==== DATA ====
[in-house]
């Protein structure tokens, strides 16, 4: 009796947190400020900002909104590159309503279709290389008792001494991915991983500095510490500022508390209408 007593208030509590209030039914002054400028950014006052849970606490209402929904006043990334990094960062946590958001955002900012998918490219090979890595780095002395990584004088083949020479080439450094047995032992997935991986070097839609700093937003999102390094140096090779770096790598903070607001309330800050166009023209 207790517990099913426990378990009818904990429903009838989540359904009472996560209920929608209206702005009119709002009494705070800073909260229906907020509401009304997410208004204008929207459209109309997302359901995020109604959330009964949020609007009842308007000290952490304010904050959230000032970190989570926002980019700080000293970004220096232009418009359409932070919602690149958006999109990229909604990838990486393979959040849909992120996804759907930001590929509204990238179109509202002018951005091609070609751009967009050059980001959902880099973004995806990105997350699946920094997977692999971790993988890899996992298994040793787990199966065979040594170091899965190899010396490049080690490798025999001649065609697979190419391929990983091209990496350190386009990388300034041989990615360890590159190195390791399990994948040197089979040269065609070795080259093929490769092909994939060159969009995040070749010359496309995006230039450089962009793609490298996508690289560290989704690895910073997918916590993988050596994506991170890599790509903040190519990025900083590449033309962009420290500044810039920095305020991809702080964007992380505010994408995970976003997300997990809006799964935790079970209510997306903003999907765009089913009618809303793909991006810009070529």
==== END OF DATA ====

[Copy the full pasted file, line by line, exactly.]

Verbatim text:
[in-house]
């Protein structure tokens, strides 16, 4: 009796947190400020900002909104590159309503279709290389008792001494991915991983500095510490500022508390209408 007593208030509590209030039914002054400028950014006052849970606490209402929904006043990334990094960062946590958001955002900012998918490219090979890595780095002395990584004088083949020479080439450094047995032992997935991986070097839609700093937003999102390094140096090779770096790598903070607001309330800050166009023209 207790517990099913426990378990009818904990429903009838989540359904009472996560209920929608209206702005009119709002009494705070800073909260229906907020509401009304997410208004204008929207459209109309997302359901995020109604959330009964949020609007009842308007000290952490304010904050959230000032970190989570926002980019700080000293970004220096232009418009359409932070919602690149958006999109990229909604990838990486393979959040849909992120996804759907930001590929509204990238179109509202002018951005091609070609751009967009050059980001959902880099973004995806990105997350699946920094997977692999971790993988890899996992298994040793787990199966065979040594170091899965190899010396490049080690490798025999001649065609697979190419391929990983091209990496350190386009990388300034041989990615360890590159190195390791399990994948040197089979040269065609070795080259093929490769092909994939060159969009995040070749010359496309995006230039450089962009793609490298996508690289560290989704690895910073997918916590993988050596994506991170890599790509903040190519990025900083590449033309962009420290500044810039920095305020991809702080964007992380505010994408995970976003997300997990809006799964935790079970209510997306903003999907765009089913009618809303793909991006810009070529």